Well…it’s post E3 and after the excitement of the sheer number of jaw dropping announcements made at the expo, we slowly slip into that high summer period where the big triple A releases somewhat dry up and the outside looks just a little more tempting.
As we’re all busy polishing off our back catalogues (Witcher 3 for most I’m betting) and waiting for an autumn full of Metal Gear Solid 5 and Star Wars: Battlefront to name a few of the upcoming drool-inducing titles, I’d thought i’d take the inspiration the real life lull affords and write about some of the most understated moments in gaming that when pulled off properly, really add something special to the medium.
Games are, in large: brash, loud, adrenaline-fuelled affairs that offer little respite. Whether you’re driving, shooting, playing a sport or hacking your way through enemies, there’s usually very little let up outside of the menu screen. However, the very best games, and usually the games with the most engrossing stories offer something more. They give us little moments of peace within the chaos, moments of ‘calm before the storm’ where the game forces you to take a breath and offers you something unique and peaceful to do, taking you away from the action and allowing you to appreciate the world you find yourself in.
Sadly speaking, moments like these are few and far between which really highlights that quality storytelling is still a rare thing in games, something that the industry as a whole needs to address.
But that aside, lets take a second ourselves to appreciate some truly great examples of the quieter moments in gaming:
One of the finest games of a generation, Half-Life 2 lives fondly in the memories of many a gamer all of whom still hold out hope for Half-Life 3. The storytelling in the series has always been exceptional with emotional peaks and troughs throughout, and brave decisions to take the action away from the player for extended stretches. But of all these great moments where you can step back and properly appreciate the doomed world you’re exploring, the highlight for me is playing fetch with a giant mechanical dog in Half-Life 2.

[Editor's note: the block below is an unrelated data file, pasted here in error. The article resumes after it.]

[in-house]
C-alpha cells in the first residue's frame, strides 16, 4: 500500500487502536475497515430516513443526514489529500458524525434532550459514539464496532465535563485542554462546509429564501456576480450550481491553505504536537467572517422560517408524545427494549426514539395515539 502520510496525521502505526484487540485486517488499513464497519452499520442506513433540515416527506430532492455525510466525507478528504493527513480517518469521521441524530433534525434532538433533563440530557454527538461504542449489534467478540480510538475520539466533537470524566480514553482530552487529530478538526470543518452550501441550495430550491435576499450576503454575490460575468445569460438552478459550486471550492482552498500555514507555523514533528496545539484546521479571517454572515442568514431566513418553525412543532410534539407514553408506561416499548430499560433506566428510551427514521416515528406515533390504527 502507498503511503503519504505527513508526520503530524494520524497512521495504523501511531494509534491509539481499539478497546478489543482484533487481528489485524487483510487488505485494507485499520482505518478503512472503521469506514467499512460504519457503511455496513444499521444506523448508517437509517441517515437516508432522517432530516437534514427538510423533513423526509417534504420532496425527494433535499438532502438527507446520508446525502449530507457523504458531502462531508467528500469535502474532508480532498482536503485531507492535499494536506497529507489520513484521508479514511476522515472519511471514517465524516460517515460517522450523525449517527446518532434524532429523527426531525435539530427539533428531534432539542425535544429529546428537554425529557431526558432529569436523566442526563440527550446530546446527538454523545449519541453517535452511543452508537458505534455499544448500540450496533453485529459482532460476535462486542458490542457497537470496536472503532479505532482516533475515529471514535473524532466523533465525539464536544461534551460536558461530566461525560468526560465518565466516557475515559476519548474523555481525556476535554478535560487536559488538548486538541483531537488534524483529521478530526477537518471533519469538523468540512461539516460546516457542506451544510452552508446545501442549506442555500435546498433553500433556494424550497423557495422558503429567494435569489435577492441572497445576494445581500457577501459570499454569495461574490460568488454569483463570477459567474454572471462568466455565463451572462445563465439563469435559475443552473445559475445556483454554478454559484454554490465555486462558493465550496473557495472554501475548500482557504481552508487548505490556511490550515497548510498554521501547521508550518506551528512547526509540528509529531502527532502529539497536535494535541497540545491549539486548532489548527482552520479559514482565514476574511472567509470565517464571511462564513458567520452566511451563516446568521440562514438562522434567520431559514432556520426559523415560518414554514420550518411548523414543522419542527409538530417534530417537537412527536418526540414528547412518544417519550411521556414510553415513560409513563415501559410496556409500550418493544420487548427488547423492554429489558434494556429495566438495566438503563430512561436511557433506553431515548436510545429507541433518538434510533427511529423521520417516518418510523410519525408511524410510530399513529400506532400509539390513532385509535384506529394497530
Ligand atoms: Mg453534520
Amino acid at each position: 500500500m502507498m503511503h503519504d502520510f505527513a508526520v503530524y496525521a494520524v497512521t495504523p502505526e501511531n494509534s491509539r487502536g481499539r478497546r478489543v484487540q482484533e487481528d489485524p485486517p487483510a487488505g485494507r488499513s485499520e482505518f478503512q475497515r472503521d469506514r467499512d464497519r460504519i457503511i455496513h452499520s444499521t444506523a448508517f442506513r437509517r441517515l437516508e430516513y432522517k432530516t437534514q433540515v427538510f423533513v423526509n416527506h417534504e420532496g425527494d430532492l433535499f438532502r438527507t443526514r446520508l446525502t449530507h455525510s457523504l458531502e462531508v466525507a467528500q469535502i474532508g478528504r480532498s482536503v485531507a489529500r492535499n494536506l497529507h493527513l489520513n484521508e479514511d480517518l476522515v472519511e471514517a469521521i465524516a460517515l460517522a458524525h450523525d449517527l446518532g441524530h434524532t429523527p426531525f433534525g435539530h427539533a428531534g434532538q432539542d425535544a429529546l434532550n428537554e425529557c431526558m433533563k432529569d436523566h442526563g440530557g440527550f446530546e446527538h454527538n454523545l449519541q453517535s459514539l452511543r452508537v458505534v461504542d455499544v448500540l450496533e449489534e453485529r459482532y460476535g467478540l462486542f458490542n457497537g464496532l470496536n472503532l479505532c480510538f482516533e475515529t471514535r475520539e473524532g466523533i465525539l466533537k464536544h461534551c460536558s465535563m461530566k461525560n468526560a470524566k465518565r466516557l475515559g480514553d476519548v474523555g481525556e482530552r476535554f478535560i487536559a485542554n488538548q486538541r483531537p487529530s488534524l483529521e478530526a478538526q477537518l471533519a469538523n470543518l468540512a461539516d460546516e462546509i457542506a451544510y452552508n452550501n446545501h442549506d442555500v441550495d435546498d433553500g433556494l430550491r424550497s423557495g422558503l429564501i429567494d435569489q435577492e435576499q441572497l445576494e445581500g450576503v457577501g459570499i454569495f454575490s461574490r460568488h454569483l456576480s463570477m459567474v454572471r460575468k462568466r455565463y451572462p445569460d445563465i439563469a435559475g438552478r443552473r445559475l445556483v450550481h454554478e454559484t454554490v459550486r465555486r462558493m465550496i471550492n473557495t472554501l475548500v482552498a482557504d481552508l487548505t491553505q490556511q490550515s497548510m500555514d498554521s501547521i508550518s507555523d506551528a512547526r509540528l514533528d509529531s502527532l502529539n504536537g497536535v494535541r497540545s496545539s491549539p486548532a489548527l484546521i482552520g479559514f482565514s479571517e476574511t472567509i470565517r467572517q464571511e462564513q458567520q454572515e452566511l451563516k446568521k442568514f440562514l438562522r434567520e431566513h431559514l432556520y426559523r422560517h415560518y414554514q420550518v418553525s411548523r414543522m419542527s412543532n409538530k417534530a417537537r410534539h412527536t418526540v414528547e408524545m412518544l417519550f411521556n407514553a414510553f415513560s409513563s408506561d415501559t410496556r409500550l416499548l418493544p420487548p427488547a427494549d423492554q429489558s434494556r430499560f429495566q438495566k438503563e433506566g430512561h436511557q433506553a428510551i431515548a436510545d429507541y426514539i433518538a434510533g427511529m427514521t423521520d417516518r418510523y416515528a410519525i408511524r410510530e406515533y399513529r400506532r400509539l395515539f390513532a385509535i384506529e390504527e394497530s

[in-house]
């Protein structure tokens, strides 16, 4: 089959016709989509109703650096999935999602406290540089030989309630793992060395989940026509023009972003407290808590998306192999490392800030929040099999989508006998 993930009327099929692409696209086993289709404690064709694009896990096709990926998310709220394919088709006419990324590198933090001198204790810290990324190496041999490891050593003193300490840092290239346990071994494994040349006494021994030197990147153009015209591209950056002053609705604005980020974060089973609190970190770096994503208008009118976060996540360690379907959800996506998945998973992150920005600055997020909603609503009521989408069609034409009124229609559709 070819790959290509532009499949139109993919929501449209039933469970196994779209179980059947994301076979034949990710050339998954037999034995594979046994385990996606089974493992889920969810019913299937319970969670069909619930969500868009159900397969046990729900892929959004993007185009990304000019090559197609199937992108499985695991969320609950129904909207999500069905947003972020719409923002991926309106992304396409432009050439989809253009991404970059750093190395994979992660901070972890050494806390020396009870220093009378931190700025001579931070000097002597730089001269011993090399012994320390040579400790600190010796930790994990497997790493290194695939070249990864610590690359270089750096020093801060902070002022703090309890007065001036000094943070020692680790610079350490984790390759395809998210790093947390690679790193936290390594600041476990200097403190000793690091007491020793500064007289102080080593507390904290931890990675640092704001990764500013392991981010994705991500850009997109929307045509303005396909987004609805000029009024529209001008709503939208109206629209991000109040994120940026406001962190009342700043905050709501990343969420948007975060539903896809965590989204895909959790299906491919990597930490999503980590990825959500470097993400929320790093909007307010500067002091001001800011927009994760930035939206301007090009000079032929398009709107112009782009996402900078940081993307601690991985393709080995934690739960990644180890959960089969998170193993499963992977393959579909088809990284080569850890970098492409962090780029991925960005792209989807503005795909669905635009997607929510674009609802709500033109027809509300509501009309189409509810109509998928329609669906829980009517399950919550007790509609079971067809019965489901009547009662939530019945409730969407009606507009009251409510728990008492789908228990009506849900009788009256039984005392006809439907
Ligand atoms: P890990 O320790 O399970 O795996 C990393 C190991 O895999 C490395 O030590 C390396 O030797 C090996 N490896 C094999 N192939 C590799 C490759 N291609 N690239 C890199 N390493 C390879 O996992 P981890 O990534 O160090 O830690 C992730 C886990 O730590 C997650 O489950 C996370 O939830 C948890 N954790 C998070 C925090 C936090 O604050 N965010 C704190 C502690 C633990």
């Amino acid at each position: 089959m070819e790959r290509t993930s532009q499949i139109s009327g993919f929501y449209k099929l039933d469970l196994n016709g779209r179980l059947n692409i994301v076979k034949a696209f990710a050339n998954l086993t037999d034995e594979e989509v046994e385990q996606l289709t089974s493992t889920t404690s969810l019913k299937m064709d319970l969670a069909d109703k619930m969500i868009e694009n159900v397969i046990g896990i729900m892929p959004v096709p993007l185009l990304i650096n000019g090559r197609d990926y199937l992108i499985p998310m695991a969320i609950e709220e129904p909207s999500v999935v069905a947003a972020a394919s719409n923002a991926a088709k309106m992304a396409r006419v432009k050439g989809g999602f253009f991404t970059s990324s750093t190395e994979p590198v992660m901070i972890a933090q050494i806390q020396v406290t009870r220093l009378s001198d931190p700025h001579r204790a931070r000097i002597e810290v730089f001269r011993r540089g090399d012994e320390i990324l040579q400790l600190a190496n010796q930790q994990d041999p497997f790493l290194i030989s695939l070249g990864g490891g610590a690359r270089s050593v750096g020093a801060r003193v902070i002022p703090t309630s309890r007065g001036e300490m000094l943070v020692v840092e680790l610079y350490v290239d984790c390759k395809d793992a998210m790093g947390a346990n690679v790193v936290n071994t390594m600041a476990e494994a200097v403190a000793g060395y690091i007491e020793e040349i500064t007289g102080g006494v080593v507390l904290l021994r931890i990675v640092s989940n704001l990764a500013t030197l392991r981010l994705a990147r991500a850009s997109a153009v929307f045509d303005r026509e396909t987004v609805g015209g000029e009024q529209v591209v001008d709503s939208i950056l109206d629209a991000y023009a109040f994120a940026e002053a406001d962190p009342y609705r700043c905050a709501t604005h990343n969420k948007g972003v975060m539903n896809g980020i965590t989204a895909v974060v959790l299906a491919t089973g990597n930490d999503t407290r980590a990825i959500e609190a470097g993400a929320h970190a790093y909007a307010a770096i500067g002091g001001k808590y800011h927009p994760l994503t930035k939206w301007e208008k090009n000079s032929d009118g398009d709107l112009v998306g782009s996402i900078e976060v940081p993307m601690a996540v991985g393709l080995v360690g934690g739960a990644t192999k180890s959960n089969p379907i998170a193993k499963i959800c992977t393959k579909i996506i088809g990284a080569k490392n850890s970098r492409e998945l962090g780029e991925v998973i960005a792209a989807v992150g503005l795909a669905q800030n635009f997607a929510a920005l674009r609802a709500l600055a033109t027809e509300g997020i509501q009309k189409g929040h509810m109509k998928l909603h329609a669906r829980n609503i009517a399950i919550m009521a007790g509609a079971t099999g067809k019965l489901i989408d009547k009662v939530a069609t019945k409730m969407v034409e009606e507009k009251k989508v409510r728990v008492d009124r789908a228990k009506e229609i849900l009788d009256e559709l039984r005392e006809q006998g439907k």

You’ve just escaped hordes of aliens, fighting for your life every step of the way to escape an occupied city and reach your underground compatriots. It’s been a thrilling, tense and action packed chase so a moment of respite is welcome. Your allies hand you a tasty new weapon in the form of a gravity gun and in a cleverly set up tutorial you test out your new toy by playing fetch with ‘Dog’ a big ol’ lovable robot who loyally fetches the objects you fire across the scrapyard.
Stripped down, the scene is just a way to introduce you to a complicated game mechanic, but it’s done in such a charming way. You’re doing something so human as playing fetch in spite of the alien occupation and that reminds you what you’re supposed to be fighting for. A stunning moment of story-telling.
Sure, Bioshock: Infinite may not be as good as its much lauded predecessor but the things it did right it did very right indeed. The floating city of Columbia was just as magnificently realised as Rapture and was a pleasure to explore. The only real shame about the game was that you didn’t get all that much time to actually have a thorough look around. The moment that stands out in my mind is a very subtle moment of storytelling where the game dials back the relentless action to allow you to take stock of your situation. The first act of the game tasks protagonist Booker DeWitt to find the imprisoned Elizabeth and rescue her from her confines in Columbia. After finding her locked in a tower and rescuing her from a psychotic giant mechanical bird, you’re suddenly thrown into another part of the floating city and given a moment to catch your breath, appreciate the fact you have a new companion to traverse the rest of the story with and have a rare moment to actually explore some of Columbia without having to worry about being attacked. The design in this game and the relationship between Booker and Elizabeth are two of the absolute highlights so to be given this quiet moment is very much appreciated.